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The Accidental Highwayman is the first swashbuckling adventure for young adults by talented author and illustrator, Ben Tripp.
In eighteenth-century England, young Christopher "Kit" Bristol is the unwitting servant of notorious highwayman Whistling Jack. One dark night, Kit finds his master bleeding from a mortal wound, dons the man's riding cloak to seek help, and changes the course of his life forever. Mistaken for Whistling Jack and on the run from redcoats, Kit is catapulted into a world of magic and wonders he thought the stuff of fairy tales.
Bound by magical law, Kit takes up his master's quest to rescue a rebellious fairy princess from an arranged marriage to King George III of England. But his task is not an easy one, for Kit must contend with the feisty Princess Morgana, gobling attacks, and a magical map that portends his destiny: as a hanged man upon the gallows….
Fans of classic fairy-tale fantasies will find much to love in this irresistible YA debut by Ben Tripp, the son of one of America's most beloved illustrators, Wallace Tripp (Amelia Bedelia). Following in his father's footsteps, Ben has woven illustrations throughout the story.
"Delightful and charming. A swashbuckling adventure in the vein of Robert Louis Stevenson." #1 New York Times bestselling author Brandon Sanderson
About the Author
Ben Tripp grew up in the US in a creative household of travelers and artists. He spent a year in England at age seven, followed by a year roaming throughout Europe in a VW camper van. He attended the Rhode Island School of Design for illustration and at the age of 22 he became the youngest show designer ever recruited by Disney to work at Walt Disney Imagineering. He is the author of the adult novels Rise Again, Rise Again: Below Zero, and Fifth Chamber of the Heart. The Accidental Highwayman is his first novel for young adults.
Read an Excerpt
A PROCLAMATION AT MARKET
I DROVE THE little cart into town on a fine June morning. It was a bright day, and the country round about was green and fresh—what I could see of it past the backside of Old Nell, the dappled mare. I had a neatly inked list of things to buy at market, just enough coppers to buy them with, and that was the extent of my cares.
Market days were one of the great delights of my life back then. I liked the company of the crowd. There’s nothing like mingling with a great many people to make solitude seem more pleasant. It was lonely at the Rattle Manse, where I was the only servant. My master, James Rattle, had no one else beneath his roof. It was but the two of us in the big, drafty house, excepting a bulldog named Demon, three horses, and some pigs. Even the pigs spent most of their time elsewhere, rooting for acorns in the dark woods thereabouts.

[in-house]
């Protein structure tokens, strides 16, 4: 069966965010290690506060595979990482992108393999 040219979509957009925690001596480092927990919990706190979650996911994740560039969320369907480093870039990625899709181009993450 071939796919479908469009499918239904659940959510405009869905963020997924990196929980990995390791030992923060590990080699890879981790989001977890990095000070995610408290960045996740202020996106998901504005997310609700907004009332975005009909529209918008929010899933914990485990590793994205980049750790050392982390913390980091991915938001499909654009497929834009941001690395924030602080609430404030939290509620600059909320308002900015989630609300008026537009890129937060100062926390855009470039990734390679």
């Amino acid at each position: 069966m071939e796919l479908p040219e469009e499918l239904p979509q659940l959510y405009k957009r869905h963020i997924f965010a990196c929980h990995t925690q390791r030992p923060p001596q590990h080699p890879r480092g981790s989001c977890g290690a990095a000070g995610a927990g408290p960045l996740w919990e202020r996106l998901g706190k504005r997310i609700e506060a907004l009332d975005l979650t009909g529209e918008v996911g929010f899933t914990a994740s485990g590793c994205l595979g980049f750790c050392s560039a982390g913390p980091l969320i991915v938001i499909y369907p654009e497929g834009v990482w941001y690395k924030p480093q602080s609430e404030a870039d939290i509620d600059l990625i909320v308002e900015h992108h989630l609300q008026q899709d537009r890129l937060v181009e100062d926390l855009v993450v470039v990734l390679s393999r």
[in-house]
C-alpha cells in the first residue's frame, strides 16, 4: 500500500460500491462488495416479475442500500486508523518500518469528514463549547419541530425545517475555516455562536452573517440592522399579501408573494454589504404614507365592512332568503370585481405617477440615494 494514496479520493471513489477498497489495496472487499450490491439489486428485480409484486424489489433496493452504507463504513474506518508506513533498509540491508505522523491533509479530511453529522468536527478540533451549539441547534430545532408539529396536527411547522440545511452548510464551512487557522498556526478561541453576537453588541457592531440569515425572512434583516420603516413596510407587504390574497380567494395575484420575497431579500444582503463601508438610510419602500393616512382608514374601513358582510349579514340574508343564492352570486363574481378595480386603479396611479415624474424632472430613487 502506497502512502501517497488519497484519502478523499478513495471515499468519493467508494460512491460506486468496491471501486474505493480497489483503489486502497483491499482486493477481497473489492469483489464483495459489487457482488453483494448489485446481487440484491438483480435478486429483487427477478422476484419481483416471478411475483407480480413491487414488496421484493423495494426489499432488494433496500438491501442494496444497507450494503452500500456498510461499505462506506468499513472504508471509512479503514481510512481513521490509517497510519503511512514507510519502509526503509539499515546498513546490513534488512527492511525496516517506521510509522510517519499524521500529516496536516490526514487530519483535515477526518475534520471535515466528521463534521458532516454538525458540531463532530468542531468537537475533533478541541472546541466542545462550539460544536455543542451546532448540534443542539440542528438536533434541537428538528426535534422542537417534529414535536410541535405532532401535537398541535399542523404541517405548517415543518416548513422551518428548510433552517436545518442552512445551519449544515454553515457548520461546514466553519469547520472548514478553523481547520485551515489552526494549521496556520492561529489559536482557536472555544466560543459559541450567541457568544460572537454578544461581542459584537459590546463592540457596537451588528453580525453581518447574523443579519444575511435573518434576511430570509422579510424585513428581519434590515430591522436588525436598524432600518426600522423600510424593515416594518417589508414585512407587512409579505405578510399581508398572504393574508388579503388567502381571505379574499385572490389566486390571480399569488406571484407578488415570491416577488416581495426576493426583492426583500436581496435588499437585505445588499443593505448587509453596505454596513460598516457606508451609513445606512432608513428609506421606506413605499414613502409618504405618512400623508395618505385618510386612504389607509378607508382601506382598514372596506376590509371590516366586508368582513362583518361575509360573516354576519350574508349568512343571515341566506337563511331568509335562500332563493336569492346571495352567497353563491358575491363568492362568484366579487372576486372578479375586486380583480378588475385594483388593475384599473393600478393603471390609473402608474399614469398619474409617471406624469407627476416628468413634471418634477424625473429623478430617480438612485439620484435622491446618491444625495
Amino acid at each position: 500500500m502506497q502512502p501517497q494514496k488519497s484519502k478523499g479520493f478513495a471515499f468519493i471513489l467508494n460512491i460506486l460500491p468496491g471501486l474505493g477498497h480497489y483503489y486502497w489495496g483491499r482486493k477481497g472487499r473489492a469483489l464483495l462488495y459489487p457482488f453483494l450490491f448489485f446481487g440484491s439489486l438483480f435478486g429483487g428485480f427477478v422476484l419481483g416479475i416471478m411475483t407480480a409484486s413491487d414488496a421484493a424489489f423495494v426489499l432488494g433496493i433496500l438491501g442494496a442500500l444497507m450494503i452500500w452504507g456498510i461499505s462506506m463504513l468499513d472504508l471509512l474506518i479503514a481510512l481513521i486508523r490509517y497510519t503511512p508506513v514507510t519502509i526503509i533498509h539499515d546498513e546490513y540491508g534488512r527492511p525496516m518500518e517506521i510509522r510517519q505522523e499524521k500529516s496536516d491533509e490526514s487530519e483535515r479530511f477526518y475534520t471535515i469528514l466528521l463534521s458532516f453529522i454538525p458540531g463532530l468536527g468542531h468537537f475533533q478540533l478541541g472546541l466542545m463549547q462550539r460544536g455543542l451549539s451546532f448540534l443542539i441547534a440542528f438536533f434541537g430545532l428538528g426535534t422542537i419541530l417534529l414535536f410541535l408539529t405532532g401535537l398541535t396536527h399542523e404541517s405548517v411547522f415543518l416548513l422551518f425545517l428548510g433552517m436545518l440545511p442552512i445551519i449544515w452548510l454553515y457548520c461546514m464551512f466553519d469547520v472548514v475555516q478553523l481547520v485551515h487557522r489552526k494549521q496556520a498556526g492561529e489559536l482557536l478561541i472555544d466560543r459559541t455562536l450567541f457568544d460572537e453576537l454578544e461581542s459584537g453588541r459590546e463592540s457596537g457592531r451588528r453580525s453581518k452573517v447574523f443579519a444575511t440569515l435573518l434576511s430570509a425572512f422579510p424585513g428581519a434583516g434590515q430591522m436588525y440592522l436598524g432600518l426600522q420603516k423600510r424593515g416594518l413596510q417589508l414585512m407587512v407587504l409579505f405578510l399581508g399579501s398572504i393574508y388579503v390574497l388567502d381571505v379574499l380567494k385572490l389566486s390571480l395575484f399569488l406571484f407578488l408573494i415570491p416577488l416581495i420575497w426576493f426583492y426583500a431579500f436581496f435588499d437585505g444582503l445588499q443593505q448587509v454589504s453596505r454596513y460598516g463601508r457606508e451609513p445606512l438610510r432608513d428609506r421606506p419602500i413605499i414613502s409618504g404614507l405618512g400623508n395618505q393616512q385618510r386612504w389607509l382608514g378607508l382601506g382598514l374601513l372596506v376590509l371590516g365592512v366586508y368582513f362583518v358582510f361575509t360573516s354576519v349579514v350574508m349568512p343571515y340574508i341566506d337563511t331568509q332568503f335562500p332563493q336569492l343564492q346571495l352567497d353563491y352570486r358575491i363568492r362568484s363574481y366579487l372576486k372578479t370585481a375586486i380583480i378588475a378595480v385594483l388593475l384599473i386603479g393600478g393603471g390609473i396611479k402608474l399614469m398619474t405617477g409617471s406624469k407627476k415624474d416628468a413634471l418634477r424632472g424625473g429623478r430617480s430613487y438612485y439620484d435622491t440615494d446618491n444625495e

There was vanity involved, too—I might as well admit it. As a small boy I would have been proud to own a pair of shoes, so it felt very grand to go into town with brass buckles on my feet, commissioned to spend another man’s money. Forgive my pride: Respectability is like wine. It goes straight to the head of one who hasn’t had it before.
And besides, market days were entertaining. The entire market was like a big theater, every stall a stage, with the actors bellowing out their parts: “Two for a penny!” “A dozen for the price of ten!”
There were also people whose entire trade was entertainment for its own sake. Some were actors, and put on plays; others specialized in puppet shows, or displays of juggling, sword swallowing, gymnastic feats, and magic. In these performances I took special pleasure because I had, until recently, counted myself among the entertainers.
Before I took up service at the Rattle Manse, I had toured for several years with Trombonio’s Traveling Wonder Show as “The Infant Daredevil,” tramping the British Isles from one end to the other with a company of acrobats, clowns, and novelty acts, as well as Frieda the Tattooed Camel and an elderly baboon named Fred. My own role was that of trick horse-rider. I would spur my mount to a gallop and then dance about on its back, dangle from the stirrups, perform hand-springs, and generally risk death. The act became second nature and I seldom met with accidents, but when I did fall off, the crowds liked it all the better.
It was this trick-riding that had caught the eye of Master Rattle. He had attended a performance by the Wonder Show, and later that night, played cards with Mr. Fortescue Trombonio (birth name Gilbert Tubbins). Neither of them having much money, Master Rattle staked his fine sword, and Mr. Trombonio my documents of indenture. So it was, with a flourish of kings, I entered my present service.
The troupe had since been disbanded, and a number of its cast members transported to America for recidivism*, but I often ran into old acquaintances on market days, and it was pleasant to hear the news of life on the road. Although I was deeply grateful for my rescue from Mr. Trombonio, the monotony of my new life chafed me. I was bored.
Before allowing myself liberty to see the entertainers, however, I went around the stalls and bought up my list. I haggled and complained and judged the merchandise in the usual way. Then, having fed Old Nell some new oats, I went off in search of any past friends from the road.
They were mostly pitched around the edges of the marketplace, so they wouldn’t have to compete with the lusty cries of the merchants. There was a Hindoo snake charmer I knew, and a magician whose specialty was causing live pigeons to fly out of meat pies. Then, to my delight, I discovered one of my fellow troupers from the Trombonio days. She now toured with a team of juggling clowns as Lily, the high-rope dancer. I remembered the clowns, Trombonio’s Traveling Wonder Show having spent some weeks on the road with them between St. Bees and Pontefract when I was seven or eight years old.
“It’s a pleasure to see you out and about,” I said, once Lily’s squeals of greeting had subsided. “There were rumors you’d been sent up for robbing a cheese shop.”
“Oh, you know how it is. Someone catches you halfway through a window and they ’meejitly think the worst. But look at you! You’re a grown man now. How old must you be?”